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Rat brains are wired to help their loved ones in times of crisis

Scientists have long known that a rat will try to help another rat in distress, but only if it belongs to the same ingroup. Now researchers at UC Berkeley have identified the brain regions that are active when rats experience empathy and when they decide whether to help or not.

For the study, the behavior and brain activity of unconstrained rats were monitored when they were in the presence of another rat trapped in a small, transparent cylinder. Brain imaging techniques such as photometry, immunohistochemistry and calcium imaging enabled researchers to conclude that all the rats experienced empathy in response to the distressed rat’s signals. 

During the rats’ experience of empathy, the brain’s sensory and orbitofrontal regions were activated, as well as the anterior insula. These regions are also active when humans and other animals experience empathy.

However, the experience of empathy only led to helping behaviour when the trapped rat was part of the same ingroup. Then an unconstrained rat would lean on, or butt its head against, the door to release the captive.  

The rats’ decision to help was associated with activity in the nucleus accumbens, a reward center in the brain, with neurotransmitters that include dopamine and serotonin. Similar neural networks are involved in empathic helping in humans.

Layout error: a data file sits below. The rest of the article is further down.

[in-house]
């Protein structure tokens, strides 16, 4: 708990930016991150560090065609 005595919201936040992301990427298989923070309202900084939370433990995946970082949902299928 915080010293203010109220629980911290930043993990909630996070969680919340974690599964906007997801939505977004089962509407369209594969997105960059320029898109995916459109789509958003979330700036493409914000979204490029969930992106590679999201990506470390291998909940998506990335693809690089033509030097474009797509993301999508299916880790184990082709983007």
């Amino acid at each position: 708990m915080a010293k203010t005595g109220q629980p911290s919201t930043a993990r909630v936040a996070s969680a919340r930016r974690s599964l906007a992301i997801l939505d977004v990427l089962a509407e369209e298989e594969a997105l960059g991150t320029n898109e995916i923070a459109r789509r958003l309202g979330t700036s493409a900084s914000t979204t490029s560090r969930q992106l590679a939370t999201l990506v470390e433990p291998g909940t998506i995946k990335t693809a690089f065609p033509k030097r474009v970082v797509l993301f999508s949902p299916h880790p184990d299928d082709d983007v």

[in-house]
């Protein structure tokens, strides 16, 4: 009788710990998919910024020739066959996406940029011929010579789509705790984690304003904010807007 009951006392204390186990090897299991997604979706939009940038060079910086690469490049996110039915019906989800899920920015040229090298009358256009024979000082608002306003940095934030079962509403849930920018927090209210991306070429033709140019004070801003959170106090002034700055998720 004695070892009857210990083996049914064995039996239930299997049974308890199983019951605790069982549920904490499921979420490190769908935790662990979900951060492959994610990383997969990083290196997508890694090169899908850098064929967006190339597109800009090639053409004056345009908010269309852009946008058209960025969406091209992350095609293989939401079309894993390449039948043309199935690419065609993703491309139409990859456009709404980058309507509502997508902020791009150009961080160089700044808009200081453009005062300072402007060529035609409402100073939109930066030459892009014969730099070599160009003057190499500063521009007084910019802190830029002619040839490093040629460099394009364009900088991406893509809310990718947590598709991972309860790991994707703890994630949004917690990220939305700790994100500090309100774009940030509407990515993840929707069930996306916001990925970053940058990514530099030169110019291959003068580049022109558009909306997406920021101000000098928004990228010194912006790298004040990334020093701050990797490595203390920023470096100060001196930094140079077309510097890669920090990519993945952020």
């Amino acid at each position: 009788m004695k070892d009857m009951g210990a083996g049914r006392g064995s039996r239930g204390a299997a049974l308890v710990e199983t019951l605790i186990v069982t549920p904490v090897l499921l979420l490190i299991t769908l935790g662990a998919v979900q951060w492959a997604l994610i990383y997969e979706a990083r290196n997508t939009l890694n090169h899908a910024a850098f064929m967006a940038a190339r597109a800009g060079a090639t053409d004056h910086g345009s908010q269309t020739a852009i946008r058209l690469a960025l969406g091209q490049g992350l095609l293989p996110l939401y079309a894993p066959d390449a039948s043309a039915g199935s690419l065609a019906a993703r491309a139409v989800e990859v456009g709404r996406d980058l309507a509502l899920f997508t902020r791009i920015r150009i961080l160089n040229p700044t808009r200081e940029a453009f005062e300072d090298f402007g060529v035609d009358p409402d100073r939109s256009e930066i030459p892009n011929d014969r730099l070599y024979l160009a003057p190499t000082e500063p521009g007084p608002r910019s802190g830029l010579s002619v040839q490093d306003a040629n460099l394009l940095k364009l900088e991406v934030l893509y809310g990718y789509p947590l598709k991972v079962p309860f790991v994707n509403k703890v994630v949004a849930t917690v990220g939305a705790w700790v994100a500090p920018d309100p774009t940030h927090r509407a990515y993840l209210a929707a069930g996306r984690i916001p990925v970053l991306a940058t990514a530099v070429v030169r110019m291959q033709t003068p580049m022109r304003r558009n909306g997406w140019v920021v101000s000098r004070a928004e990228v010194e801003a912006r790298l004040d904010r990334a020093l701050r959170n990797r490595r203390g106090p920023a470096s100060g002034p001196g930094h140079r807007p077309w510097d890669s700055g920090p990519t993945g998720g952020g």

“Surprisingly, we found that the network associated with empathy is activated when you see a distressed peer, whether they are in the ingroup or not,” said Daniela Kaufer, study senior author and professor of neuroscience and integrative biology at UC Berkeley. “In contrast, the network associated with reward signaling was active only for ingroup members and correlated with helping behavior.”

“We have found that the group identity of the distressed rat dramatically influences the neural response and decision to help, revealing the biological mechanism of ingroup bias,” said Professor Kaufer.

The findings suggest that altruistic behavior in rodents, and probably in humans too, is influenced by social relationships and familiarity rather than purely by sympathy. 

This has bearing in the modern world where conflicts between different racial, religious, and ethnic groups are increasing, globally; this study suggests that social integration and fostering of a common group identity would be most effective in boosting cooperation between people in these circumstances.

The study is published in the journal eLife.


By Alison Bosman, Staff Writer

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